[coreboot] Big picture of recent ARM patches?
dhendrix at google.com
Sat Jan 19 03:21:40 CET 2013
On Fri, Jan 18, 2013 at 8:15 AM, Paul Menzel <
paulepanter at users.sourceforge.net> wrote:
> Google’s coreboot developers latest effort seems to be to port coreboot
> to an ARM system. Unfortunately I am missing the big picture. I just see
> patches getting pushed to Gerrit and most of them getting approved.
We've been a bit liberal with pushing commits and less-than-perfect patches
simply because we're doing something new and mostly in parallel with x86
development. If anyone else is actively porting Coreboot to an ARM
platform, please let us know! We'd love to get more people involved and
coordinating with us.
Our first ARM-based target is, naturally, the Samsung Chromebook (XE303C12,
which we call "snow"). If you're interested in getting involved, I
recommend the Arndaleboard<http://www.arndaleboard.org/wiki/index.php/Main_Page>
kit ($249US, available now) which uses the same Exynos5250 processor and
can leverage much of the work we're doing now.
This is probably the result of upstreaming work early on so that trees
> do not diverge. Which is great!
My impression is that only you
> Google developers know what you are doing and can review the patches.
We are trying to be as public as we can. As you point out, one of the
greatest advantages is that this helps keep our trees and patches up to
date and avoid diverging. But we're also trying to move fast on this so
that there is a working model in place. This is particularly true for very
early code where a lot of tribal knowledge about the hardware
is required to make anything work at all.
Now that we're booting into romstage and have debug messages coming out of
a serial console, it will be much easier to parallelize development tasks
and test proposed changes. Please feel free to comment on patches that have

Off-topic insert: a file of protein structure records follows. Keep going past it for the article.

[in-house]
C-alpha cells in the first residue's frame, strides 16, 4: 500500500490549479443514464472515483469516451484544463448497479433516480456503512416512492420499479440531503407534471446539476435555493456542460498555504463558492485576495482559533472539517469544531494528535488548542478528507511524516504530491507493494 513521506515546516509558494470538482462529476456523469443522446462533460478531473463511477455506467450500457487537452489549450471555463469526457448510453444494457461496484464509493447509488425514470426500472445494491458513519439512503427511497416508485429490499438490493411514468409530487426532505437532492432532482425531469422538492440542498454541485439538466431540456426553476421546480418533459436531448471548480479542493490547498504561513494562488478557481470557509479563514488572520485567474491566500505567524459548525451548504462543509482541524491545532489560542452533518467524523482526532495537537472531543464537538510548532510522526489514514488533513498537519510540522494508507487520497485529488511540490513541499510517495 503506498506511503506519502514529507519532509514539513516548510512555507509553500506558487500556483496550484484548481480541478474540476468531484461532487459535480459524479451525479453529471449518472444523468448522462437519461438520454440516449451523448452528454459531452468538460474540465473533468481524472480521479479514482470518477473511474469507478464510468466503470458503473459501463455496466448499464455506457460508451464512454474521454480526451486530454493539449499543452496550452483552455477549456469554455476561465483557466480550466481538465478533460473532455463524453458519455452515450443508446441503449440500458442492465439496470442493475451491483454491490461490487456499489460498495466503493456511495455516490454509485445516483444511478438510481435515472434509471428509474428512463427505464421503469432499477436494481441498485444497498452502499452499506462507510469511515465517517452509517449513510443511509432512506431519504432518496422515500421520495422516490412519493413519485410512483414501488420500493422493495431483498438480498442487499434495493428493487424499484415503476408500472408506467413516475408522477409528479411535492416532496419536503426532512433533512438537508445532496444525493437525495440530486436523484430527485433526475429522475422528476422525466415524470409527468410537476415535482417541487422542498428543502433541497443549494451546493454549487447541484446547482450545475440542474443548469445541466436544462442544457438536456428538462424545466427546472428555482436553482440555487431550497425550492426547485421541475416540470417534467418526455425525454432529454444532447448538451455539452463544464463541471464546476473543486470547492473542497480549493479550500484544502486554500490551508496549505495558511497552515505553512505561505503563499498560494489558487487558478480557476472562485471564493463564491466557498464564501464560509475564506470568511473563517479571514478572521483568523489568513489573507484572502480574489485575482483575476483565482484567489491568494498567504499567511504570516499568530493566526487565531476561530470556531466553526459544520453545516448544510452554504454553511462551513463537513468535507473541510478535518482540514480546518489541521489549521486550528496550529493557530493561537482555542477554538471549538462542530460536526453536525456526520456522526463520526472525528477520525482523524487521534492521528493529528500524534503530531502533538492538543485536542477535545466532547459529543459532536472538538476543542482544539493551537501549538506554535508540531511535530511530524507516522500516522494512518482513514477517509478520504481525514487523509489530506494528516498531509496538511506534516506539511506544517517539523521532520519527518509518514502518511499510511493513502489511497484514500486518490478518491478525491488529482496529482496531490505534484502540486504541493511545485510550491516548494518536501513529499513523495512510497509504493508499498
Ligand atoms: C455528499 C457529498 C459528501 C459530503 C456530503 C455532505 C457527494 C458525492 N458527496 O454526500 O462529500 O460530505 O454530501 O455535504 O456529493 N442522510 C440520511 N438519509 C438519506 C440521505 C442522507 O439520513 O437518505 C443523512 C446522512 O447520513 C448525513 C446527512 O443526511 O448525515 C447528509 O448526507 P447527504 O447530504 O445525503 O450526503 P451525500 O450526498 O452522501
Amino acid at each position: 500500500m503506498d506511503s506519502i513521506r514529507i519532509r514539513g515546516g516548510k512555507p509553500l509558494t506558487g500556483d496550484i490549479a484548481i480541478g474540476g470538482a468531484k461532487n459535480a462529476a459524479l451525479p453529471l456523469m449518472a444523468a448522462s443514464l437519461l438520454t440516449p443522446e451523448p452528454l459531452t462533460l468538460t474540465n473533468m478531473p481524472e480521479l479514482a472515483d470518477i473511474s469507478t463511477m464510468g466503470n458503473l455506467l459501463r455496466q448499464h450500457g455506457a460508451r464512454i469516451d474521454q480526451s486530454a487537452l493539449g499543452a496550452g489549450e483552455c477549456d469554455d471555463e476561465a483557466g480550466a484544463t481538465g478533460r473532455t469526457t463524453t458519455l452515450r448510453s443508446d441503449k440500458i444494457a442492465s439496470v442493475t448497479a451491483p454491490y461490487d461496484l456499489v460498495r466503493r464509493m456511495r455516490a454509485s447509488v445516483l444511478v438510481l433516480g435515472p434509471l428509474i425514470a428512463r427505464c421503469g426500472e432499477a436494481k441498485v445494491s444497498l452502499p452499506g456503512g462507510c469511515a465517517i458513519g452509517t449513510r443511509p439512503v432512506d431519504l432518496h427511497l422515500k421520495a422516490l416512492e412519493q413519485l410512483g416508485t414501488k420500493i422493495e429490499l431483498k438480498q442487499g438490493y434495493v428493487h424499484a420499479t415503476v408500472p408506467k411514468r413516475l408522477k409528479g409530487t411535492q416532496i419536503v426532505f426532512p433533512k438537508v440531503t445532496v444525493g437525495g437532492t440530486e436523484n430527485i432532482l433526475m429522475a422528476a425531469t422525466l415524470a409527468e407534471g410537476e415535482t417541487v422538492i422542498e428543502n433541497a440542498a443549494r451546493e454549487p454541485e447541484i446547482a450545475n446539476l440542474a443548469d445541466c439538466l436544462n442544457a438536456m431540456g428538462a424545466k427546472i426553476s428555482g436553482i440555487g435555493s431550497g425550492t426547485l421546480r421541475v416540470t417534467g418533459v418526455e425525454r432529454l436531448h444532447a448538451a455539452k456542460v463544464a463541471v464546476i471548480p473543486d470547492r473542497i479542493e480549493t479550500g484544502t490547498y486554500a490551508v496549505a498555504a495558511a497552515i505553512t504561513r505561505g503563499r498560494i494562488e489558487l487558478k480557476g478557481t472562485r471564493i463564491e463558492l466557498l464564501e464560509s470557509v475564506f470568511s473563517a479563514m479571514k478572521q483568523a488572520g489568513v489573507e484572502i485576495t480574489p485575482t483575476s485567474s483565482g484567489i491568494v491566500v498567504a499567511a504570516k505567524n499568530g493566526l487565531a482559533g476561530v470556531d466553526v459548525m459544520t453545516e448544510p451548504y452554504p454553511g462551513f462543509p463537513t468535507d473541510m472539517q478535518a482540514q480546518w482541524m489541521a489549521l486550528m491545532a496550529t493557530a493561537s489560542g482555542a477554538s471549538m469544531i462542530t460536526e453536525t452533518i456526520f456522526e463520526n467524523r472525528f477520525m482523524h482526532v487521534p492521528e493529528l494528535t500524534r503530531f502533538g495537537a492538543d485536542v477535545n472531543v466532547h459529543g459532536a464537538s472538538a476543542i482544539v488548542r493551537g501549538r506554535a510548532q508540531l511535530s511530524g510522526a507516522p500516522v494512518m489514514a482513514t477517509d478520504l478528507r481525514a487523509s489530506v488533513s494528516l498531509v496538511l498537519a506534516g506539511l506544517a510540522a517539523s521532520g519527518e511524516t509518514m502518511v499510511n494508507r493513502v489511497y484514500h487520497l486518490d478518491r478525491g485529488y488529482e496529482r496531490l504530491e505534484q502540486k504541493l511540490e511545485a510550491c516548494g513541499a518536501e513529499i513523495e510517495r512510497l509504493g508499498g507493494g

already been committed, or send patches to fix things you think should be
But that might miss valuable comments from the other core coreboot
> developers regarding certain design decisions.
> And a nice understandable commit history and overview would make life
> for possible PowerPC (or other architectures) porters easier. Though
> that is just another guess from my side.
We certainly intend to document and present our work, and hopefully that
will be helpful to those wanting to do a new port. A clean commit history
would certainly be nice though I don't think it's realistic. Nobody
actively involved in this particular port has perfect knowledge about how
this will look in the end. We've learned a lot on the way, tossed out some
patches and re-visited older decisions. We iterate and improve, sharing our
code as we go.
As Ron points out, the monstrous bootblock we have right now is a good
example. For a long time we were literally using the power LED as our only
means of debugging this particular board (JTAG is usually difficult on
production hardware). We needed something to give us useful debug info out
of the serial port, which for this platform entails doing a lot of other
work to configure power rails, pin muxes and clocks. Now that we've gotten
further along we can clean up the bootblock and move a lot of things to
romstage where they belong.
It would've been the same had we developed everything internally and then
sent a sanitized patchset upstream ex post facto, only without the
instructive (perhaps cautionary) early debugging parts. Thankfully this is
the coreboot mailing list, where ugly early debugging is a way of life :-)
David Hendricks (dhendrix)
Systems Software Engineer, Google Inc.
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